Most investors know what they shouldn’t do: they shouldn’t panic in the face of market volatility, buy the latest hyped stock, or invest in something they don’t understand. However, when it comes to money, it’s hard to prevent emotions getting in the way.
Academics used to maintain that all investors were perfectly rational, so the price of any given security was a perfect reflection of all the information available about the company that issued it. However, the efficient markets theory has now been widely discredited – otherwise, how can a phenomenon such as the technology bubble, or the US boom in sub-prime housing credit, be explained? Investors are clearly vulnerable to letting non-rational factors influence their decision-making.
Emotional factors can take many forms. An investor may be influenced by their friends, family or the media, letting what they see, read and hear guide their decision-making, rather than undertaking rational analysis. They may use short cuts to assess the success of a particular company – they see a certain shop is busy, or they personally like a particular product, extrapolating the idea of wider success from an isolated and possibly irrelevant example.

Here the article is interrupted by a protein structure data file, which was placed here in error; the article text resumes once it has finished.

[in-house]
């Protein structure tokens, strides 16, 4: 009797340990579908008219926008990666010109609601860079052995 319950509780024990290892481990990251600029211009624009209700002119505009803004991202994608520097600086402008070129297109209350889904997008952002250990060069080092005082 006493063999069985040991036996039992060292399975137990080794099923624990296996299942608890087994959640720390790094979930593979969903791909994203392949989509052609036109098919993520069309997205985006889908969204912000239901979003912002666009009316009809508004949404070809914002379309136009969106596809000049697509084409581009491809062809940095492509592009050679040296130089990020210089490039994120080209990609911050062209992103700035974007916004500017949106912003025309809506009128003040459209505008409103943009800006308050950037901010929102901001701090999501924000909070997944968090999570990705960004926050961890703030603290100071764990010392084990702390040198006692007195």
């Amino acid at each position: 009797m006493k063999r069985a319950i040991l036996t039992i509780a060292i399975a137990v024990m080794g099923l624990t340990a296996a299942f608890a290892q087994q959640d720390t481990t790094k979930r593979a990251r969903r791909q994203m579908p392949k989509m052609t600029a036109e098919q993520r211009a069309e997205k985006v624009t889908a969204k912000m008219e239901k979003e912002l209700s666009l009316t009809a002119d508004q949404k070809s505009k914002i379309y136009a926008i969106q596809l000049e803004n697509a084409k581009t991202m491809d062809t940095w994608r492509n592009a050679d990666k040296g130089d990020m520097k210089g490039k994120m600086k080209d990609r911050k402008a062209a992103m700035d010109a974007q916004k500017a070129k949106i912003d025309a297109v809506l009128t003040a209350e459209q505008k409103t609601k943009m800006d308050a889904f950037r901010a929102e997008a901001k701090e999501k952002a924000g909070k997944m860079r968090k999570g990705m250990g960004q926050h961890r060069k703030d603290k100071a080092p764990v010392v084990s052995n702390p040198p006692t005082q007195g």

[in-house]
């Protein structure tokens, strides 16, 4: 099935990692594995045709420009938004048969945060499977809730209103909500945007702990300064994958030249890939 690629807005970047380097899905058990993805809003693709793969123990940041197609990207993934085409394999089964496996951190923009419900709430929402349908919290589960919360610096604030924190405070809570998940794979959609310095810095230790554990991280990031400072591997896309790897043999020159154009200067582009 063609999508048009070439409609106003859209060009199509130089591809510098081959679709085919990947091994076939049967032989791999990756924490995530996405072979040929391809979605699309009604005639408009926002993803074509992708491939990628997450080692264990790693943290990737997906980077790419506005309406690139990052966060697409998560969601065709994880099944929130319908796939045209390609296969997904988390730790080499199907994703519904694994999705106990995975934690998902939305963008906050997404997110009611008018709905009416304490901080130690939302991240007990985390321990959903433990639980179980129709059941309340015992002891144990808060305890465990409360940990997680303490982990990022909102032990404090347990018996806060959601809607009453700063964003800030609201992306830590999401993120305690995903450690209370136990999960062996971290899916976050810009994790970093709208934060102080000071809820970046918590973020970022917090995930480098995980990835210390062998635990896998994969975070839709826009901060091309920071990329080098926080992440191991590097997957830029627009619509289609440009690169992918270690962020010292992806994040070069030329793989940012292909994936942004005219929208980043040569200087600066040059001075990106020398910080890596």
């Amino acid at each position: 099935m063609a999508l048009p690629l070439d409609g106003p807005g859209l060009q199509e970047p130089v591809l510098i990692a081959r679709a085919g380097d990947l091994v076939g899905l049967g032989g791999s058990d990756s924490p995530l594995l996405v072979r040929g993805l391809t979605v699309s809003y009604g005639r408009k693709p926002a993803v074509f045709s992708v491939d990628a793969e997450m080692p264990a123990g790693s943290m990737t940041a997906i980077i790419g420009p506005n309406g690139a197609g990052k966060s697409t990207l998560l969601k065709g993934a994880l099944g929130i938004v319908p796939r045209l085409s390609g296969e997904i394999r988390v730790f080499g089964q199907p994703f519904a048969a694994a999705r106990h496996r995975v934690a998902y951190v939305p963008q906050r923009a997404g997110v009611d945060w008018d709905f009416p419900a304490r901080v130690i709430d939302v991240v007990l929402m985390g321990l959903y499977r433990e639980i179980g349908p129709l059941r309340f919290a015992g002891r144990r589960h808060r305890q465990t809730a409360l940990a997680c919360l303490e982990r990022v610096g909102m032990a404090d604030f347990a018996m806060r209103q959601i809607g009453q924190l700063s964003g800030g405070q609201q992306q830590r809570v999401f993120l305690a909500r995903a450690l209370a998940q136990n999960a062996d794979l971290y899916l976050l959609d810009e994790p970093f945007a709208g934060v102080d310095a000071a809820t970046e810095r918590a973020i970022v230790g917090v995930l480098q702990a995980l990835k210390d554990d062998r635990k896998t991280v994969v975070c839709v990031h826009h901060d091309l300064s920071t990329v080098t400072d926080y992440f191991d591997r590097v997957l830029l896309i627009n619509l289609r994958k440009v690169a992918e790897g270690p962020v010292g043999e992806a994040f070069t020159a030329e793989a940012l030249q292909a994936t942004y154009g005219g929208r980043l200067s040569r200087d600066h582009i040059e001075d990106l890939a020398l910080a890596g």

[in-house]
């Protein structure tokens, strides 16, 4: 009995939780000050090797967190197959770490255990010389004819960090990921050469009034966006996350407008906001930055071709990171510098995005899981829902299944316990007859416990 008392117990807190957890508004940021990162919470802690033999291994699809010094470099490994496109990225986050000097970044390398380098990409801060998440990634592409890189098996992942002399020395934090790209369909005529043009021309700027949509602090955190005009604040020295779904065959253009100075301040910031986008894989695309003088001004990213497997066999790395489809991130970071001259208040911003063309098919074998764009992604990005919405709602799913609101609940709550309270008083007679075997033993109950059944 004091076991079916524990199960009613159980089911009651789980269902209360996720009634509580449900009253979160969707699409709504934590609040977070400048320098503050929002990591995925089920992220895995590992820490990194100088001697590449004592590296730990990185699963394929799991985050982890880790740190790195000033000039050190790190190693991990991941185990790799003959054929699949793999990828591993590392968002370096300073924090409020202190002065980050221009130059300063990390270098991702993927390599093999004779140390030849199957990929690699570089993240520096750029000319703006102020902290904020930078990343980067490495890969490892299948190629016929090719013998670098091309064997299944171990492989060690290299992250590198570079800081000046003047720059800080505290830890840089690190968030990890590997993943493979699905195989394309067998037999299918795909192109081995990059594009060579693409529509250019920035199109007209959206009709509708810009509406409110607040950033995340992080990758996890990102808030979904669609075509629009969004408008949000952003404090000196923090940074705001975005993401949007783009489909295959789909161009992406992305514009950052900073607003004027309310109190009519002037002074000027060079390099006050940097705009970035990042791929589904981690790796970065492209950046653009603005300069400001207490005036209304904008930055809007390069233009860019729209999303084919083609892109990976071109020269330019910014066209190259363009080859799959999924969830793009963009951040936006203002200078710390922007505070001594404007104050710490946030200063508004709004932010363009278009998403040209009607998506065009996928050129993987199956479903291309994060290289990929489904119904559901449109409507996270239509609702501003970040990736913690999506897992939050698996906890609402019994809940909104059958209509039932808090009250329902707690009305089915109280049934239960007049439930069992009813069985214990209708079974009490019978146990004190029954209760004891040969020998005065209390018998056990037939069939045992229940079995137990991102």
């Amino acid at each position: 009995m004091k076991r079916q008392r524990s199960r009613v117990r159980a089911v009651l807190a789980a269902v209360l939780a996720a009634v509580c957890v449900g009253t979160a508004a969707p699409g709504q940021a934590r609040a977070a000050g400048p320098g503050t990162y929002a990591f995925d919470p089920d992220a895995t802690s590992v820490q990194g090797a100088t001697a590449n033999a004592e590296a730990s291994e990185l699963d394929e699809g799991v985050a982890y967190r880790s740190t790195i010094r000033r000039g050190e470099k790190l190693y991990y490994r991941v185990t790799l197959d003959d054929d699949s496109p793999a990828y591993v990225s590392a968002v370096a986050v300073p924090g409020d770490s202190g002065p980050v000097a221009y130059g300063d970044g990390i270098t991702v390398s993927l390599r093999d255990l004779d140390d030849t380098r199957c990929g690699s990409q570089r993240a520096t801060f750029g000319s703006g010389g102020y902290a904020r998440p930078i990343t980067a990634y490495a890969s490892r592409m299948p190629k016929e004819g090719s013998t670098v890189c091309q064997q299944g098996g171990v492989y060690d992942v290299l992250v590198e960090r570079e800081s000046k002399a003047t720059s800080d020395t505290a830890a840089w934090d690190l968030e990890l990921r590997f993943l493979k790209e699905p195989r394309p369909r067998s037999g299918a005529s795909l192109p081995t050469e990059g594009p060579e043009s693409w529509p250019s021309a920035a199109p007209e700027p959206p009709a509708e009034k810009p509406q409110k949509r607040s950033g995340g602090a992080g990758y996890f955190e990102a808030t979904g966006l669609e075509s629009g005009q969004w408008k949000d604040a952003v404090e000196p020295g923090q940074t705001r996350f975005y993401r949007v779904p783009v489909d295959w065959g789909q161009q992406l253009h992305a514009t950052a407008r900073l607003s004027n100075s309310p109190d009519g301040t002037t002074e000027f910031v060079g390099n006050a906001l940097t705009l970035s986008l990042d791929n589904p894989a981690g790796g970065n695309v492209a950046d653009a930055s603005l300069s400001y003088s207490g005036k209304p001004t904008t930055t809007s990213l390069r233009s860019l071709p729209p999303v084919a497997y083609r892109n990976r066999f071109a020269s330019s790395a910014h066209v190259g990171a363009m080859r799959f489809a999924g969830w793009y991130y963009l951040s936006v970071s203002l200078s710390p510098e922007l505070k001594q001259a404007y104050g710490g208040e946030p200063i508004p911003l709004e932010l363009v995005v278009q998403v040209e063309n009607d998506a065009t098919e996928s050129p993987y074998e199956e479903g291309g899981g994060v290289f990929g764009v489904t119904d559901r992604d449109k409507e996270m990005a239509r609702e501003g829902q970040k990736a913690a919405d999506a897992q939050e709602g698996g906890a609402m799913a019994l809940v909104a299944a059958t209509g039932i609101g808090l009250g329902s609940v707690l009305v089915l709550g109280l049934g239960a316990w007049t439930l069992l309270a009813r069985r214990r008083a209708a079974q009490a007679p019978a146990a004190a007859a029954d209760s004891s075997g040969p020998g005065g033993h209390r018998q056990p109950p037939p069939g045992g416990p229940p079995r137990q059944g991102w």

Then there’s the problem that emotional investors tend to move in tandem with the market as a whole, as individuals allow their own judgement to be clouded by the actions of everyone else. If there is widespread panic, they sell; in the event of euphoria, they buy. This means they are almost always buying or selling at the wrong moment. US consultancy Dalbar has calculated that in 2018, the average investor lost 9.42%, compared with a drop 4.38% for the S&P 500 index. They failed to sell ahead of the year-end downturn, or failed to re-enter the market in time to benefit from the recovery.
This is not an isolated instance. The Dalbar studies persistently suggest that investors consistently make poor timing decisions driven by emotional factors that can be simplistically boiled down to fear and greed. Over a 20-year period, the S&P 500 has averaged growth of more than 8% a year, but the average equity investor barely earned half that, and bond investors fared even worse. In common language, a behavioural gap in performances is clearly visible.
How to avoid being swayed by emotion?